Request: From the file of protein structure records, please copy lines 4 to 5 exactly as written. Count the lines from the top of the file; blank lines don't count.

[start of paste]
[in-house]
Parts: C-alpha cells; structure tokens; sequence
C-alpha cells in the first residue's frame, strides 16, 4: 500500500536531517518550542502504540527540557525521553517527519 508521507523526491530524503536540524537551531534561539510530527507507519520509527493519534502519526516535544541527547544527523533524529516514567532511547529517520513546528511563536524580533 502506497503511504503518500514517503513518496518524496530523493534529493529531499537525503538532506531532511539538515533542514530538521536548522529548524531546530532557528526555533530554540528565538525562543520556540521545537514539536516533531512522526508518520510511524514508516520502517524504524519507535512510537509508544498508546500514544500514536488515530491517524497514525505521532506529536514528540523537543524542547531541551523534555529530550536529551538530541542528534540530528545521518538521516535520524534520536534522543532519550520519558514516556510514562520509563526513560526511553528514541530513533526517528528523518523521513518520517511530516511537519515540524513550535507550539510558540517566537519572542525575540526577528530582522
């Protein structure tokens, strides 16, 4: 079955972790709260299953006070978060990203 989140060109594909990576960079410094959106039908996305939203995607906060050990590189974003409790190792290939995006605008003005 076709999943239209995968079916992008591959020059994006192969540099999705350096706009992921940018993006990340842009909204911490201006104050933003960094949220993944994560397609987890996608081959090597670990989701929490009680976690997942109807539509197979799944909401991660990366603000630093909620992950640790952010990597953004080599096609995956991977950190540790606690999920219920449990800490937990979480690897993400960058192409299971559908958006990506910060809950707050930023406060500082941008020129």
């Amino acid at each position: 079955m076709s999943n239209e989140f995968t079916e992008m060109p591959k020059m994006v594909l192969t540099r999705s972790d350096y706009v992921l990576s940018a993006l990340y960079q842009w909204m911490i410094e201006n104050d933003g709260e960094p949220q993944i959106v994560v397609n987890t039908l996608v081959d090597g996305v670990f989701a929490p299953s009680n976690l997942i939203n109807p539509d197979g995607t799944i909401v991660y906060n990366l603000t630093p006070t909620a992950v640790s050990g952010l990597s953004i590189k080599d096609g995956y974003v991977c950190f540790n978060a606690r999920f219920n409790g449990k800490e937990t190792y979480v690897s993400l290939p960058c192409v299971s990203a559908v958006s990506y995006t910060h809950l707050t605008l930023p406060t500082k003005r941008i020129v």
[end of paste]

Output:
């Protein structure tokens, strides 16, 4: 079955972790709260299953006070978060990203 989140060109594909990576960079410094959106039908996305939203995607906060050990590189974003409790190792290939995006605008003005 076709999943239209995968079916992008591959020059994006192969540099999705350096706009992921940018993006990340842009909204911490201006104050933003960094949220993944994560397609987890996608081959090597670990989701929490009680976690997942109807539509197979799944909401991660990366603000630093909620992950640790952010990597953004080599096609995956991977950190540790606690999920219920449990800490937990979480690897993400960058192409299971559908958006990506910060809950707050930023406060500082941008020129």
């Amino acid at each position: 079955m076709s999943n239209e989140f995968t079916e992008m060109p591959k020059m994006v594909l192969t540099r999705s972790d350096y706009v992921l990576s940018a993006l990340y960079q842009w909204m911490i410094e201006n104050d933003g709260e960094p949220q993944i959106v994560v397609n987890t039908l996608v081959d090597g996305v670990f989701a929490p299953s009680n976690l997942i939203n109807p539509d197979g995607t799944i909401v991660y906060n990366l603000t630093p006070t909620a992950v640790s050990g952010l990597s953004i590189k080599d096609g995956y974003v991977c950190f540790n978060a606690r999920f219920n409790g449990k800490e937990t190792y979480v690897s993400l290939p960058c192409v299971s990203a559908v958006s990506y995006t910060h809950l707050t605008l930023p406060t500082k003005r941008i020129v």